NC State, who led the nation in free throw shooting at around 80% last season, has started out this year 20 for 34 (59%) from the line in two games. If State kept up this pace they would be vying for national basement honors by March. But even if that did happen, it shouldn’t be much of a story since free throw percentage is not all that important to winning. Yes, that’s correct. In the short term, fans get bent out of shape over a poor free throw shooting performance by its team. But the consistent long-term success of a team is more dependent on how many times you get to the line.
Most teams average around a point per possession, and shoot at least 60% from the line. So in the long run, any trips to the line for two will be more productive than running the regular offense, even on those squads full of free throw bricklayers. Don’t get me wrong, shooting well from the line is better than shooting poorly. But not getting to the line very often is a drain on the offense no matter how well you shoot free throws. Equally important to this concept is preventing your opponent from getting a lot of free oppotunities. And finally, if you can do both of those things well – have a large free throw difference with respect to your opponents – your chances of winning regularly go up even more. When I get a chance, I’ll post how teams that led these various categories last season fared in the win/loss columns.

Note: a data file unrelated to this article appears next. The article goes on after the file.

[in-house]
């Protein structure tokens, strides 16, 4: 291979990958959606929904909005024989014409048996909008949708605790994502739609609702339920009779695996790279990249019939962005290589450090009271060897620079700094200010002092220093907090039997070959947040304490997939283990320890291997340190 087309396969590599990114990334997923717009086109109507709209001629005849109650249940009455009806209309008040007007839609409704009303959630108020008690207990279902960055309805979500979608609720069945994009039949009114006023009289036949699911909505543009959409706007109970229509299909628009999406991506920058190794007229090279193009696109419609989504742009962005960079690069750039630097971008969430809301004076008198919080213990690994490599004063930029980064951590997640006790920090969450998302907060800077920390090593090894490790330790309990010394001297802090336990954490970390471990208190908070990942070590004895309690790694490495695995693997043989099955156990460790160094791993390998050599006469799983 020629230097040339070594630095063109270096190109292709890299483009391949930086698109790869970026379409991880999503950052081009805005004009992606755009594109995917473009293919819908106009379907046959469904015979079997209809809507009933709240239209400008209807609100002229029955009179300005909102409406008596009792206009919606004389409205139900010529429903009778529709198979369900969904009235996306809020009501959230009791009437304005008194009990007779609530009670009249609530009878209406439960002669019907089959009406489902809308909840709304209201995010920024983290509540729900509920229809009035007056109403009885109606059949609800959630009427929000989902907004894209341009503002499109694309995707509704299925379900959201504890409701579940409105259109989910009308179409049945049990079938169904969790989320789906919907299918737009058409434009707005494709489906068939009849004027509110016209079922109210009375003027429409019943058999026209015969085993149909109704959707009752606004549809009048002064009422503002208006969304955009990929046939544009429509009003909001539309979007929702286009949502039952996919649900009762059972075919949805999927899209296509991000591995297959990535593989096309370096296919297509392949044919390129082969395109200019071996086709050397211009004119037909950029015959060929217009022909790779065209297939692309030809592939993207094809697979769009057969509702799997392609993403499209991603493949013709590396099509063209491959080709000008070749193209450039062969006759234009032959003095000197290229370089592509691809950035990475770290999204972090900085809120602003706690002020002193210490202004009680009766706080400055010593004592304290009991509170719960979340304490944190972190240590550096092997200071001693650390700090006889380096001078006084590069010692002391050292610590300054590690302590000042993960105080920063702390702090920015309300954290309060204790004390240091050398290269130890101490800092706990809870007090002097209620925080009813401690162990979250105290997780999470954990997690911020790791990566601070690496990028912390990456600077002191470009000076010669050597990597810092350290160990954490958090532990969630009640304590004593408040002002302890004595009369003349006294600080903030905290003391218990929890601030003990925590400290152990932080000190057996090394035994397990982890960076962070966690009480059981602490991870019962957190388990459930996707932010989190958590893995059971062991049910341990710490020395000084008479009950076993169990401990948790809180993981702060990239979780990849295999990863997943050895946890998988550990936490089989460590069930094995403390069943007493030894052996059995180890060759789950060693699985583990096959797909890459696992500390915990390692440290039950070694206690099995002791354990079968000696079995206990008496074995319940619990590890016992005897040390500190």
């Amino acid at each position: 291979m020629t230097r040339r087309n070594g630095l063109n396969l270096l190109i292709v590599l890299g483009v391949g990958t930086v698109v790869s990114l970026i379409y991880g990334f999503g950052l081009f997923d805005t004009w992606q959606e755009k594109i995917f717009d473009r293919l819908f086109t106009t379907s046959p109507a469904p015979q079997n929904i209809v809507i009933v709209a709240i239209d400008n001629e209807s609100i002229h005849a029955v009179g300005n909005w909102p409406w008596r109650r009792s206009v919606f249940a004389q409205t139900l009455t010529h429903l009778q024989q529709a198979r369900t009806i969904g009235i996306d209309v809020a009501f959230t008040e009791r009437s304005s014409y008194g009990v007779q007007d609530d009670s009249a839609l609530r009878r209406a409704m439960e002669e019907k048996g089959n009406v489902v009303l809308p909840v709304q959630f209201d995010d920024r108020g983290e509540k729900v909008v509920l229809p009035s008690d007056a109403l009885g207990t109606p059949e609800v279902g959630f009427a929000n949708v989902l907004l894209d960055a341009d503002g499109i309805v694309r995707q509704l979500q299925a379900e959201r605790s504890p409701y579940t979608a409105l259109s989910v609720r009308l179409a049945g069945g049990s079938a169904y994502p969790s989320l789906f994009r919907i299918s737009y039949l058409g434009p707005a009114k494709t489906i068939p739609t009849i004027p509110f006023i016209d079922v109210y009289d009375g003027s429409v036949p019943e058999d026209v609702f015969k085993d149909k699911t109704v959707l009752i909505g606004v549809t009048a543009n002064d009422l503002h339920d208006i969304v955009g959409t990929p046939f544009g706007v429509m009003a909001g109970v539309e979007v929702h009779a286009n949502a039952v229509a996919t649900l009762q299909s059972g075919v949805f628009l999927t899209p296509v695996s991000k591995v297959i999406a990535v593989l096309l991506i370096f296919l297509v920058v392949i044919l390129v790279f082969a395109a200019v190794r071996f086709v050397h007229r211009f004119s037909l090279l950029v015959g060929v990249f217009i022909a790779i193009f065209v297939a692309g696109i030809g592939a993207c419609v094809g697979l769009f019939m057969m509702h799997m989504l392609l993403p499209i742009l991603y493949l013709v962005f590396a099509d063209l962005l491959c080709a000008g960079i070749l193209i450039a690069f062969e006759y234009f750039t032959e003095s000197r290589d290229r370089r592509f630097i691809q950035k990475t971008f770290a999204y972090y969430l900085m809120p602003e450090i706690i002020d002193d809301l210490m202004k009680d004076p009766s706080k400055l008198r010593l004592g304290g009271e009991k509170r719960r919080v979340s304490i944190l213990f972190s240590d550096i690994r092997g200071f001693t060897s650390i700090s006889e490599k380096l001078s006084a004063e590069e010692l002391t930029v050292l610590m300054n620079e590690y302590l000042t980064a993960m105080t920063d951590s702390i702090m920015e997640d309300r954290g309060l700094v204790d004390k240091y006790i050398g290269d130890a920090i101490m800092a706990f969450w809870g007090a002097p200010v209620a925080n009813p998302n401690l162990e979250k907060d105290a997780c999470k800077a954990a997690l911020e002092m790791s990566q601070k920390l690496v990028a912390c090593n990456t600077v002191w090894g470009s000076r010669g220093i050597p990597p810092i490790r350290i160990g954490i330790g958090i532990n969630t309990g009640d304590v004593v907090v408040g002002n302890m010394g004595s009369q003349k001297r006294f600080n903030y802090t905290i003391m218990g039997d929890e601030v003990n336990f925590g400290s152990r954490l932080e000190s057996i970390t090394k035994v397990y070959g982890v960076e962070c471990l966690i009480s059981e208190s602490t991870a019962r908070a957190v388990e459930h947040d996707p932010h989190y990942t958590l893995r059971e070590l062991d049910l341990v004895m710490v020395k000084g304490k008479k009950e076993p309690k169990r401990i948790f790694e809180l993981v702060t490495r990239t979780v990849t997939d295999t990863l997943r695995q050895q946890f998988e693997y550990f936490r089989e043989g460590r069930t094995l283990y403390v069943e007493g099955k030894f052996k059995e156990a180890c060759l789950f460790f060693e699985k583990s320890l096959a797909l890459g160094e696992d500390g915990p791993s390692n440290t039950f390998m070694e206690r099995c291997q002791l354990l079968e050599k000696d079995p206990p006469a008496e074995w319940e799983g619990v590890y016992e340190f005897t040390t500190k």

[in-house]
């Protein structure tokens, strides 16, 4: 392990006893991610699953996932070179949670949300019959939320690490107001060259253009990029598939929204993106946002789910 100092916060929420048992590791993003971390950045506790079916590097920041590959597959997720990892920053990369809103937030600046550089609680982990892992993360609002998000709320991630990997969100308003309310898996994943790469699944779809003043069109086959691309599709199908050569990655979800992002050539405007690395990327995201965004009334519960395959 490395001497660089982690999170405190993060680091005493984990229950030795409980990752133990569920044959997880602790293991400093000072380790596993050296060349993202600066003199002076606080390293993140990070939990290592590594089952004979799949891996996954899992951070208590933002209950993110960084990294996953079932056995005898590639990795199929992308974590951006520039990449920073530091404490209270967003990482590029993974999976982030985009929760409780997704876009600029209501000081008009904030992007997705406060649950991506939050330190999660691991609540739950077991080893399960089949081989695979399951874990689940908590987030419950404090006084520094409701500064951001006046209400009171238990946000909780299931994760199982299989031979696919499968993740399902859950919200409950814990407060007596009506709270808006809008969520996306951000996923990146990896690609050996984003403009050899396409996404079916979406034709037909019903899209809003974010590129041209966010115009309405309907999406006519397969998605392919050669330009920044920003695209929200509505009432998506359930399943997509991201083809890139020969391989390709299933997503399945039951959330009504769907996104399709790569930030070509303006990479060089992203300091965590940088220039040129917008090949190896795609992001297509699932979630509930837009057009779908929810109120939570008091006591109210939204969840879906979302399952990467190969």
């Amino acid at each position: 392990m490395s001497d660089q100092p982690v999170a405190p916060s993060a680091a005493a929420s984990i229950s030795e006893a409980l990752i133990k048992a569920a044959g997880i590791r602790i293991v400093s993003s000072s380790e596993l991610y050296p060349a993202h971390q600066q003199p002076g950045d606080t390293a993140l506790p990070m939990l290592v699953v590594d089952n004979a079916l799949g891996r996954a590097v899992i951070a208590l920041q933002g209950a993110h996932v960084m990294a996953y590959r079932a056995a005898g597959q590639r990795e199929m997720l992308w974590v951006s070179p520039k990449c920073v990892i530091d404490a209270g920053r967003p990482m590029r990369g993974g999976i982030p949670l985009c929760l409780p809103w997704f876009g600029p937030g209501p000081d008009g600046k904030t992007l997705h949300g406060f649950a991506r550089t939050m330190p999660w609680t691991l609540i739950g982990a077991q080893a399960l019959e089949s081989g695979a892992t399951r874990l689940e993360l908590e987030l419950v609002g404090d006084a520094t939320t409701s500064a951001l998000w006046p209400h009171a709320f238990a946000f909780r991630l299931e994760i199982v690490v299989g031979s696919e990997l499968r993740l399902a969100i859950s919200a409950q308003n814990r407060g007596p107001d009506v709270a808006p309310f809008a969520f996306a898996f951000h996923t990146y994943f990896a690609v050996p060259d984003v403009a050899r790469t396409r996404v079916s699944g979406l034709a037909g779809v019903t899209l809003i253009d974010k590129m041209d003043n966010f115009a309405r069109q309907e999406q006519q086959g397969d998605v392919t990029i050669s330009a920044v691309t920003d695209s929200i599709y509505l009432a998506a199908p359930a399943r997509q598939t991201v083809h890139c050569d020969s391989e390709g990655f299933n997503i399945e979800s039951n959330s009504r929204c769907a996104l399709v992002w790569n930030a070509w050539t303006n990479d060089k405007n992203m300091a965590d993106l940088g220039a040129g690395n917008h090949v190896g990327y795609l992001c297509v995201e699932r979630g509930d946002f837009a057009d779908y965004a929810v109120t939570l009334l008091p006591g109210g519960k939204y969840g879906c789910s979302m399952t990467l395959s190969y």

On a related note, I can only pity the person who claims to be in the know that states that free throw shooting is so much poorer today than it was in the good ol’ days. According to the NCAA Basketball Record Book, national free throw percentage in the 2003 season was 69.4%, a number exceeded only by two other seasons, 1979, and 1980. So despite the increasing restrictions on practice time in recent years and an alleged trend towards more ‘street ball’, free throw shooting is better than it was at any time in the ’50s and ’60s.